You are There
 

For this style of game, a primary challenge is to keep the player fully engaged. To avoid The Bunker becoming a movie with click-points, the development team implemented on-screen icons that require regular player interaction throughout the entire game. You click to move through the bunker and to examine an environment that includes computers, tape recordings, maps, books, and equipment. You solve real world puzzles such as following a systems procedure manual, finding specific places or items, and opening locked doors. In some cases, you're required to respond to icons by dragging the cursor, holding the cursor down, or clicking on a targeted spot. If John is attempting to perform an arduous task, the player participates by rapidly clicking to emulate expending energy. There are a few scenes that require specific and immediate responses by the player in order to avoid a negative outcome. Luckily, the game is forgiving and provides an opportunity to restart the failed sequence without too much replay.

bunker1

My only complaint (albeit small) is that it took me awhile to understand the various on-screen icons and what's expected by each. At regular intervals you're presented with a still frame and must scan the screen to find the hot spot icons. Some are obvious, such as footsteps to walk or a hand to interact. But others were not so intuitive.

Early in the game, I was presented with a door handle. The screen had an overlay of a small white circle with points and a large black circle. I had no idea what I was supposed to do. As it turns out, the door handle is operated by clicking on the white circle and dragging the cursor down to the black circle. I also initially missed a number of timed click points as I was unsure which action to take. However, I quickly learned the proper action by trial-and-error. With 20/20 hindsight, perhaps throwing the player into The Bunker with no instruction actually adds to the story, as John is experiencing most of the environment for the first time and is operating in a world of unknowns.

bunker2

I played The Bunker in a single sitting. It was simply too good to walk away from. For those who wish to take a break during gameplay, your position is auto-saved on exit and you have the ability to pause and resume. Depending on where you are in the story, exiting or pausing may result in a (sometimes lengthy) repeat of previously played sequences.

By adventuring standards, this is a fairly short game that can be completed in under three hours. However, this is not necessarily a bad thing. There is so much content and emotion packed into your visit to The Bunker that the experience transcends actual play time. I can only describe it as an incredibly entertaining and engaging game that I would highly recommend. Even if story-driven games are not your first choice of genres, this is still a title worth playing.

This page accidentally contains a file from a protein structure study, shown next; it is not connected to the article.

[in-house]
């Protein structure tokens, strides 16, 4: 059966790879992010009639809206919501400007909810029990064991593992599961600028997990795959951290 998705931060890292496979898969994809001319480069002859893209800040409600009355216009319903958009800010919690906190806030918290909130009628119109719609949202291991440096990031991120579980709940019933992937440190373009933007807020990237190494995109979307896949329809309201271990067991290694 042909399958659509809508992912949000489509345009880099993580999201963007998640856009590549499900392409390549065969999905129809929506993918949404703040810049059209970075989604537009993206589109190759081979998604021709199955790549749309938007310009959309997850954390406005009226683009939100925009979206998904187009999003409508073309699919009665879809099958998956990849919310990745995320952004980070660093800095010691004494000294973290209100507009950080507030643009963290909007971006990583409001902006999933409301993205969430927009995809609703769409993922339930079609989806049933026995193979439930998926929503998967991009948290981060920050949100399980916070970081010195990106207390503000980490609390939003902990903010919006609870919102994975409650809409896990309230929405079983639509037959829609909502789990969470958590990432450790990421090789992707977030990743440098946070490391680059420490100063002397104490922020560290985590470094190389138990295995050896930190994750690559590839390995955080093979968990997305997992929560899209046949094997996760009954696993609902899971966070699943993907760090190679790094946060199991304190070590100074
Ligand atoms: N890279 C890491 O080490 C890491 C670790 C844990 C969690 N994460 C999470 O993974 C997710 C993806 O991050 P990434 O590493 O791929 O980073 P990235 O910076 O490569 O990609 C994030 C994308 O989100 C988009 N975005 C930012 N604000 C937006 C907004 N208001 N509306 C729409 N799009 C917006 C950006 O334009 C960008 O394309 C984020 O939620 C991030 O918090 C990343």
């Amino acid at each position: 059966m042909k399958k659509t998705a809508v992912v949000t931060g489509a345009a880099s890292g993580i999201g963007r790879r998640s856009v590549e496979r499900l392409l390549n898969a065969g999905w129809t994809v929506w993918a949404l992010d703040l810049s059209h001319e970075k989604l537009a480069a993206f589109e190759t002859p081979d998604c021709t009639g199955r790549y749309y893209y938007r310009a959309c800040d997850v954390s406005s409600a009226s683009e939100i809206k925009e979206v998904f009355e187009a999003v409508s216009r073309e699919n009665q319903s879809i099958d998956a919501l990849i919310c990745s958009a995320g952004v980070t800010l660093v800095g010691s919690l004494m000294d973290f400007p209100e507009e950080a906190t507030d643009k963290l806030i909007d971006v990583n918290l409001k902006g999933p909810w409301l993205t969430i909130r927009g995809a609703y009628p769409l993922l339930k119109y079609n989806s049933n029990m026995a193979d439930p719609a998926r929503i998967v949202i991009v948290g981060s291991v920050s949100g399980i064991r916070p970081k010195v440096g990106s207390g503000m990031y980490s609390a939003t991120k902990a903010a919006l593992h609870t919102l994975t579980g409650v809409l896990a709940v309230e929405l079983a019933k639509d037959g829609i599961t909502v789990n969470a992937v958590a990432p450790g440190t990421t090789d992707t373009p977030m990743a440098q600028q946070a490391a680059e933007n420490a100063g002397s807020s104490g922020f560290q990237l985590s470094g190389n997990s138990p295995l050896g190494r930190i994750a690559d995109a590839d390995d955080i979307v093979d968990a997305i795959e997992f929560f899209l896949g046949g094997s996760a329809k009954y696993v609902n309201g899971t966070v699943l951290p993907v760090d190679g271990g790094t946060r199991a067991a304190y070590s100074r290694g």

Note:  To avoid any possibilities of spoilers for those who choose to play The Bunker, I have been deliberately vague about the story and have only included screenshots from early segments of the game.

 

 Grade: A

 
+ Compelling tale, stellar acting, and an immersive sound track
+ Story-driven experience that will leave you thinking about John long after the game is finished
+ May be enjoyed by those who are not computer gamers at heart
 
- Slight learning curve as one becomes acclimated to the interface
- Save points may require repeats of previously completed sequences with no option to skip ahead
- Those who prefer more active gaming may grow restless with this format.
 Logo 
 
Trailer:
 

 

System Requirements
 
MINIMUM PC:

OS: Windows 7 64-bit 

 

Processor: Core i3 / AMD A6 2.4Ghz

Memory: 2 GB RAM 

 

Graphics: NVIDIA GeForce GTX 260 / AMD Radeon HD 5750. OpenGL 3.3
DirectX: Version 11 

Storage: 5 GB available space

 

 

 

 

 

 

RECOMMENDED PC:

OS: Windows 7/Windows 8.1 64-bit 

 

Processor: Quad Core 2.3GHz or equivalent

Memory: 4 GB RAM

Graphics: Direct X 11.0 compliant video card with 2GB RAM (NVidia GeForce GTX 750 or AMD Radeon HD 7850)

DirectX: Version 11

 

Storage: 5 GB available space 
Specials from Digital Download